CHINA has vowed to surround the island of Taiwan as part of a “targeted military operations” in response to a controversial visit to the country by US House Speaker Nancy Pelosi.
State-affiliated media in China has quoted the country’s Ministry of National Defence as saying the People’s Liberation Army will be countering Pelosi‘s visit to Taiwan in a bid to “defend national sovereignty and territorial integrity”.
These operations will include live fire drills and “war games” around the coast of the island, which China claims is a breakaway province.
On Tuesday, China announced a series of life-fire exercises surrounding Taiwan between Thursday and Sunday.
Commercial ships and flights have been warned to avoid these areas during these times.
China has vowed to “fight to the death” over Taiwan, amid the deployment of warships, tanks and fighter planes to its southeast coast just 100 miles from the island.
As the veteran politician’s plane entered Taiwanese airspace, local publication SETN reported that two Chinese jets had been scrambled to follow it, entering Taiwan’s airspace southwest of the country, minutes before her arrival.
Pelosi is set to meet Taiwan’s President Tsai Ing-wen on Wednesday morning.
Her visit hasn’t been greeted with universal acclaim in Taiwan, however, with a small counter-protest there to greet her at the airport.
One protester held up a banner reading “American get out”.
China has summoned the US ambassador, in a furious response, accusing Pelosi of “playing with fire” and saying the US “must pay the price for its mistake”.
The country’s Foreign Ministry said: “The United States, for its part, has been attempting to use Taiwan to contain China.
“It constantly distorts, obscures and hollows out the ‘One China’ principle, steps up its official exchanges with Taiwan and emboldens ‘Taiwan independence’ separatist activities.
“These moves, like playing with fire, are extremely dangerous. Those who play with fire will perish by it.”
The statement also called Taiwan an “inalienable part of China’s territory,” as reported by Channel News Asia.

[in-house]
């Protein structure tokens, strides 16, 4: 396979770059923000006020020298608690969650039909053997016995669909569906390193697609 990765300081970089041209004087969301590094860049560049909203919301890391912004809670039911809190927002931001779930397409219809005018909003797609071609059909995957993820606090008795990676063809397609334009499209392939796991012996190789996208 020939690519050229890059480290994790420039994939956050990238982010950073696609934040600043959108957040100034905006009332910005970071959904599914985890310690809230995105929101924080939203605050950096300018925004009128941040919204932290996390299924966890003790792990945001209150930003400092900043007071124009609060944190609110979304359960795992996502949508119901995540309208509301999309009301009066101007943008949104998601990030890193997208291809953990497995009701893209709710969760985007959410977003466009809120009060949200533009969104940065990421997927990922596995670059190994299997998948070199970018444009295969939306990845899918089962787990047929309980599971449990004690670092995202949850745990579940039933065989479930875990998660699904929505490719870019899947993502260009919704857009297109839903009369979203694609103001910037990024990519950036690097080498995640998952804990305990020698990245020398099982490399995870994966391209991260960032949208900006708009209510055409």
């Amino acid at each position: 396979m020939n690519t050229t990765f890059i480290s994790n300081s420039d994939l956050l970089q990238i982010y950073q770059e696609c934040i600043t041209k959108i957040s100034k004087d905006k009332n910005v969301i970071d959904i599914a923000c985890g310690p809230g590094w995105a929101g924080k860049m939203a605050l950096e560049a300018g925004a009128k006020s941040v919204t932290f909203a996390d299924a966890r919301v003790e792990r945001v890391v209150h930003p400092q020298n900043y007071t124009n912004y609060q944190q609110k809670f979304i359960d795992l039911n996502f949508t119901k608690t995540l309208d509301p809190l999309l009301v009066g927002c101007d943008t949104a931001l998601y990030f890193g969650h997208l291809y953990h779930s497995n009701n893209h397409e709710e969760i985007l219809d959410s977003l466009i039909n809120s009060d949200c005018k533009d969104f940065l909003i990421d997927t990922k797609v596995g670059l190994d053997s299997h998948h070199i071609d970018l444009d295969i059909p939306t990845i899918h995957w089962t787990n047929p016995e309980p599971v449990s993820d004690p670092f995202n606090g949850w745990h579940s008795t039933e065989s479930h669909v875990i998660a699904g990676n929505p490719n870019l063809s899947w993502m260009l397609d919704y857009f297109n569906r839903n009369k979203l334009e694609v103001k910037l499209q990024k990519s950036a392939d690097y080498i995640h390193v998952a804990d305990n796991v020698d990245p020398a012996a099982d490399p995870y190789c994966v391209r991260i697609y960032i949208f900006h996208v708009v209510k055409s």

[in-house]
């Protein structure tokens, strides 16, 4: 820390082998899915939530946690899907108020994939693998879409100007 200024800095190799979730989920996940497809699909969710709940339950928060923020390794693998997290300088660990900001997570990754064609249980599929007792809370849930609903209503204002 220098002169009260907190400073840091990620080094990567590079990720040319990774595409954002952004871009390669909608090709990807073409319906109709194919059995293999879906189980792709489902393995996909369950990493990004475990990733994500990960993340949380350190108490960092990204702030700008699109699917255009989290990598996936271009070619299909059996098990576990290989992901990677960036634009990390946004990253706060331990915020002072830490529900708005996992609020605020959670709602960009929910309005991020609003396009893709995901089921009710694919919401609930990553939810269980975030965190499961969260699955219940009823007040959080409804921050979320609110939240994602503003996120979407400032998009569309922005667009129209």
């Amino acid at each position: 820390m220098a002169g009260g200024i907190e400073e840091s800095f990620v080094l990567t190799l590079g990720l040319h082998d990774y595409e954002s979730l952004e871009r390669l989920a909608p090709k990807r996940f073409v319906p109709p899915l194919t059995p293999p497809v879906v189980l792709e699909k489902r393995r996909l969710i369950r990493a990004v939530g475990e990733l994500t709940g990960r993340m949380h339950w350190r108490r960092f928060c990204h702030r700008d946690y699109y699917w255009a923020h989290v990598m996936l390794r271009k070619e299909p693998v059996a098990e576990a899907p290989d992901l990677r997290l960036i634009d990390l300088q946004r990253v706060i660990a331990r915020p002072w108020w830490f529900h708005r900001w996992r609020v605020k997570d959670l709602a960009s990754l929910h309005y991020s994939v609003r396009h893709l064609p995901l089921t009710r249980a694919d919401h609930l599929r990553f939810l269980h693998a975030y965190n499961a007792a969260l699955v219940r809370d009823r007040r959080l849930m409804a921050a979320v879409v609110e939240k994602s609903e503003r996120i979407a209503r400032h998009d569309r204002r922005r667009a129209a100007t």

Those who play with fire will perish by it
China’s Foreign Ministry
It follows Chinese President Xi Jinping’s phone call to Joe Biden last week warning that “whoever plays with fire will get burnt” in reference to Taiwan.
Speaking after she touched down, Pelosi denied that her visit “contradicts” the longstanding US policy on Taiwan.
“Our delegation’s visit to Taiwan honors America’s unwavering commitment to supporting Taiwan’s vibrant Democracy,” she said. “Our discussions with Taiwan leadership reaffirm our support for our partner & promote our shared interests, including advancing a free & open Indo-Pacific region.”
In response, the US Navy has deployed four warships east of Taiwan, while Chinese vessels and planes have moved close to the median line of the Taiwan Strait.
Surreal footage shows the bizarre moment a column of Chinese tanks make their way along a packed tourist beach on the opposite coast from Taiwan.
The ramped-up rhetoric has sparked fears of bigger warplane incursions by China into Taiwan’s territory.
Last October, a record 56 Chinese warplanes entered Taiwan’s air defence identification zone, coinciding with nearby US-led military exercises.
China could potentially keep up this level of aerial war games for days if not weeks, stretching Taiwan’s smaller airforce as it seeks to drive away planes.
Beijing will have to respond militarily “in a way that’s a clear escalation from previous shows of force,” Amanda Hsiao from Taiwan-based Crisis Group told MSN.
Rumours are also flying of a possible missile test close to Taiwan as an act of provocation.
In the most recent military drill in the South China Sea in August 2020, the People’s Liberation Army launched “carrier-killer” ballistic missiles in apparent response to US naval exercises.
China could also impose economic pain on Taiwan, as the island nation’s largest trading partner.
On Monday, Taipei had a glimpse of this after Beijing banned food imports from more than 100 Taiwanese suppliers.
China has also hit various Taiwanese leaders with sanctions, including bans on travelling to the mainland.
If China disrupts shipping in the Taiwan Strait, a key global trade route, this could harm its own economy.